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'Death row' dog dies as appeals linger

Years after biting a girl, Beethoven the Great Dane has quietly died. The dog is finally gone from the dog "death row'' where he lived as his case lingered.

By ROBERT FARLEY

© St. Petersburg Times, published October 26, 2001


After six years on Pinellas County's equivalent of death row for dogs, old age finally caught up with Beethoven the Great Dane, and the dog's owner agreed last month to euthanize the dog.

After six years on Pinellas County's equivalent of death row for dogs, old age finally caught up with Beethoven the Great Dane, and the dog's owner agreed last month to euthanize the dog.

Pinellas County Animal Services declared Beethoven dangerous after it bit a 4-year-old girl who came into the Palm Harbor garage where the dog was chained on Labor Day 1995. The county determined the dog should be destroyed.

Beethoven's owner, Lorraine Blackwood, and a legal team challenged that sentence, turning Beethoven into a cause celebre and plunging Pinellas into what is thought to be the longest-running appeal of an animal's fate in the state.

Though the appeals were still unfolding, county animal services officials called Blackwood, formerly Lorraine Sabates, and told her Beethoven was rapidly declining in early September. The 11-year-old dog was sometimes having trouble standing up and was losing weight, said Dr. Welch Agnew, assistant director of veterinary services for Pinellas County Animal Services.

"As he got older and older, he just wore out," Agnew said.

On the evening of Sept. 11, Agnew took Beethoven to Tampa Bay Veterinary Specialists, where a veterinarian determined it was "in the dog's best interest to be euthanized at that point, due to his age and infirmities," said Blackwood's attorney, David Plante of Tampa.

Though despondent and depressed, Plant said, Blackwood was with the Beethoven as he was evaluated and ultimately euthanized. Blackwood could not be reached for comment.

"She was able to hold the dog's paw through the process," Plante said. "He went peacefully."

But the case did win some important victories for other dog owners who face similar county action, Plante said.

Plante contended in the protracted legal battles that the county violated serious due process rights to Blackwood, and that Beethoven was unfairly sentenced to be destroyed.

While the county contended the girl was the victim of a vicious attack, Plante said he believes the child poked the dog in the eye or ear with her finger and Beethoven had an "instantaneous bite reflect as a result of pain stimuli."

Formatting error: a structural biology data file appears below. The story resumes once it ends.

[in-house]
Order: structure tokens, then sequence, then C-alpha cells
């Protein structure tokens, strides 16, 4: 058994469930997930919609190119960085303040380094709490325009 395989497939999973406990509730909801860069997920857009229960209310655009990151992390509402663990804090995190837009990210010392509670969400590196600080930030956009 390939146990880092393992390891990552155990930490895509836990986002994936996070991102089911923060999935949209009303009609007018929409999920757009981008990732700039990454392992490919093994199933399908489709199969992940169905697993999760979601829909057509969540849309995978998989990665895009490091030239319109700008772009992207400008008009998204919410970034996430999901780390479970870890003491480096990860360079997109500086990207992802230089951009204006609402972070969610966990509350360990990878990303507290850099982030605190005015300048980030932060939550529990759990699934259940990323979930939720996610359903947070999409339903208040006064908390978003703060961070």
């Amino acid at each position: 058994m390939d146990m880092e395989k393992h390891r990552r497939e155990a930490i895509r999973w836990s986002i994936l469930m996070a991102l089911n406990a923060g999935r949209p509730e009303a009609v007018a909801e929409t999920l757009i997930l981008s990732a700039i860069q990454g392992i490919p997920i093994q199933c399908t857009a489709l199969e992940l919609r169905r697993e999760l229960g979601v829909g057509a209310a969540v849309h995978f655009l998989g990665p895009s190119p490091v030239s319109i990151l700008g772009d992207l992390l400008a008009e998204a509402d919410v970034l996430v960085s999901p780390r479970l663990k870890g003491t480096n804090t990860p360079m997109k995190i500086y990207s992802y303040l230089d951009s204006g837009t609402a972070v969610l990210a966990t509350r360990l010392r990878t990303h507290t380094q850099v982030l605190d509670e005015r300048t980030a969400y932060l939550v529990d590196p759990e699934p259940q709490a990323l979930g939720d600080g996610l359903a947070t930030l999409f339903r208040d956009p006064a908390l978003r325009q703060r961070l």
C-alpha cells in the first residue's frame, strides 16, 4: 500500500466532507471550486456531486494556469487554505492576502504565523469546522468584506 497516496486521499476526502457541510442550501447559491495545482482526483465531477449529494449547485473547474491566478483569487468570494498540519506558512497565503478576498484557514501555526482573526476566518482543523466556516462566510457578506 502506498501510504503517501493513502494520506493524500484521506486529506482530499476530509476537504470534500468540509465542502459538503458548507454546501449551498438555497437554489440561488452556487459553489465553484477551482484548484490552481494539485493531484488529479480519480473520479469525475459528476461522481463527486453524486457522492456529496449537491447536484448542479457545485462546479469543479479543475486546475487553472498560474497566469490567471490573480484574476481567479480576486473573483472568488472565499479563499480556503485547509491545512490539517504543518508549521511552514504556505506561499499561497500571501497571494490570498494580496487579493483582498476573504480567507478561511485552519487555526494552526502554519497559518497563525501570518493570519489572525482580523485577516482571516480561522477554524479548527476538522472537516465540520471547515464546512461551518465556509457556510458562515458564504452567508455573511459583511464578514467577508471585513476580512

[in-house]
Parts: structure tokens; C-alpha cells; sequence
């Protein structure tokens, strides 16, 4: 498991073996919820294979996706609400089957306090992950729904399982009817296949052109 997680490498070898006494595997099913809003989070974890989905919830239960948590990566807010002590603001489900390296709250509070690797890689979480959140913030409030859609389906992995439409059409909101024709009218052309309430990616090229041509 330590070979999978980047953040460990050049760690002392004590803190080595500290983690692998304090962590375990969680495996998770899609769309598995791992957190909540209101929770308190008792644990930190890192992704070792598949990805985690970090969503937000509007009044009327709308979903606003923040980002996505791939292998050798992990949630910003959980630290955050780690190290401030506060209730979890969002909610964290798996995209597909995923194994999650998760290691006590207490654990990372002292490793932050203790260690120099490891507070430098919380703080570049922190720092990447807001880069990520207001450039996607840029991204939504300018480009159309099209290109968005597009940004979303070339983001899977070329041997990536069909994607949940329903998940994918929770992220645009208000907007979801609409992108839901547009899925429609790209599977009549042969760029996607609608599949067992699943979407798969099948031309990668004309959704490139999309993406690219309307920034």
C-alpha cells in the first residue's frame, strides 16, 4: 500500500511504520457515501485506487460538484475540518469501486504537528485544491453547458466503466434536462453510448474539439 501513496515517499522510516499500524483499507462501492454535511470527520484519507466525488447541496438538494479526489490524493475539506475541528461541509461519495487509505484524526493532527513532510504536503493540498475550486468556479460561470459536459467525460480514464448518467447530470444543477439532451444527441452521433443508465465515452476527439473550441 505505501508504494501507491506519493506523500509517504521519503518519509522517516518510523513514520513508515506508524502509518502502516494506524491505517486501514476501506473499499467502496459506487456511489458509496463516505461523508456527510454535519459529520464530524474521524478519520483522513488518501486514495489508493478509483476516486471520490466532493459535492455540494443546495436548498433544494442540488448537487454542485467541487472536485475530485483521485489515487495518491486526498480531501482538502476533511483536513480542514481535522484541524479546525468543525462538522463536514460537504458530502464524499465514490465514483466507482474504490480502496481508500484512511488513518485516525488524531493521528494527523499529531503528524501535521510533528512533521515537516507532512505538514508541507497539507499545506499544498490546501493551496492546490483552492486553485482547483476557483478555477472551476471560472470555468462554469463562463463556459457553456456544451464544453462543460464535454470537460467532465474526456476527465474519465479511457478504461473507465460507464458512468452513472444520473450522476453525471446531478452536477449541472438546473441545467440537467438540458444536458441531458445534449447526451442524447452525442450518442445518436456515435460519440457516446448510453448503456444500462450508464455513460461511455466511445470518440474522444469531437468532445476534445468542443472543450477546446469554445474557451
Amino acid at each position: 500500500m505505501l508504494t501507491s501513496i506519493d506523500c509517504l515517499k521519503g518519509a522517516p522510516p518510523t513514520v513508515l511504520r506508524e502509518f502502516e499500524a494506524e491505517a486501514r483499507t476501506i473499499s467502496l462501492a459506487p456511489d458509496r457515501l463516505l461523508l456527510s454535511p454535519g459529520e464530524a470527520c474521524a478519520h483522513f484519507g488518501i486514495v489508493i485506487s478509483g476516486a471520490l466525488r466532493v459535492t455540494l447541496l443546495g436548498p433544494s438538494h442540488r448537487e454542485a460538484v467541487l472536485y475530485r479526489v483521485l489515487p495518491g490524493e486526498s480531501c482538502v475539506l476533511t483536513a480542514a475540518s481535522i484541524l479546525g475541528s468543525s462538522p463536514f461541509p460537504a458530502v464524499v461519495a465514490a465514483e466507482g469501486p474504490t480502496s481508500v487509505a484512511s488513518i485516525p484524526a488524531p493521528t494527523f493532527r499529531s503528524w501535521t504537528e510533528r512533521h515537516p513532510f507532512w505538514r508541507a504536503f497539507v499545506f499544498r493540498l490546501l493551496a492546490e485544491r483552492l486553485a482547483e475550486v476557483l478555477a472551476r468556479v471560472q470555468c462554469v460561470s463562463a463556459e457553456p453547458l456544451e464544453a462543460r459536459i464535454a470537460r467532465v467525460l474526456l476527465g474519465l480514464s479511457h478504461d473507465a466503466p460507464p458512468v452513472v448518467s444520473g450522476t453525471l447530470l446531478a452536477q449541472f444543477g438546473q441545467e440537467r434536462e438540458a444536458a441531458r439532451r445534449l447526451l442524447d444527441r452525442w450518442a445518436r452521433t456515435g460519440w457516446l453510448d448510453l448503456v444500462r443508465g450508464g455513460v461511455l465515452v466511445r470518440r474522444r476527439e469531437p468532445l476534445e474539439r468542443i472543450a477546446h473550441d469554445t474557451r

In January, Plante's firm even appealed unsuccessfully to Gov. Jeb Bush for clemency.

"It was disappointing we didn't get the dog released before the dog died," Plante said.

But Plante said the six-year legal battle was not all for nought. The lawsuit has changed the way animal services does business, he said.

For example, he said, dog owners are now entitled to a hearing before the animal services director determines whether a dog should be destroyed. And while Plante was not able to subpoena the girl who was bitten, future dog owners fighting a similar sentence will be afforded that right, he said.

"Like my client, I'm sickened over this," Plante said. "The county was able to deprive the dog owner of a fair hearing and incarcerated this do for six years until the dog ultimately died. But for the beneficial results to other dog owners resulting from this action, this would have been worse than it is."

The family of the girl who was bitten has never commented publicly on the case.

Workers at animal services certainly felt no joy at the dog's death, Agnew said. Many employees had become attached to Beethoven over the years.

"We were his family by that time," Agnew said. "He was part of this place. You come in in the morning and you "hi' to Beethoven and someone takes him for a walk."

While Beethoven is gone, the legal case is not.

After Beethoven's death, the county filed a motion seeking to have Blackwood's appeal thrown out as moot. Plante objected and earlier this month, judges in the 2nd District Court of Appeal ruled the case will go on.

Plante said he and the county attorney's office are working on a negotiated settlement, likely one that would waive Blackwood's claims for attorneys fees, but would also prevent the county from seeking board fees of $5 per day, which comes to more than $11,000.

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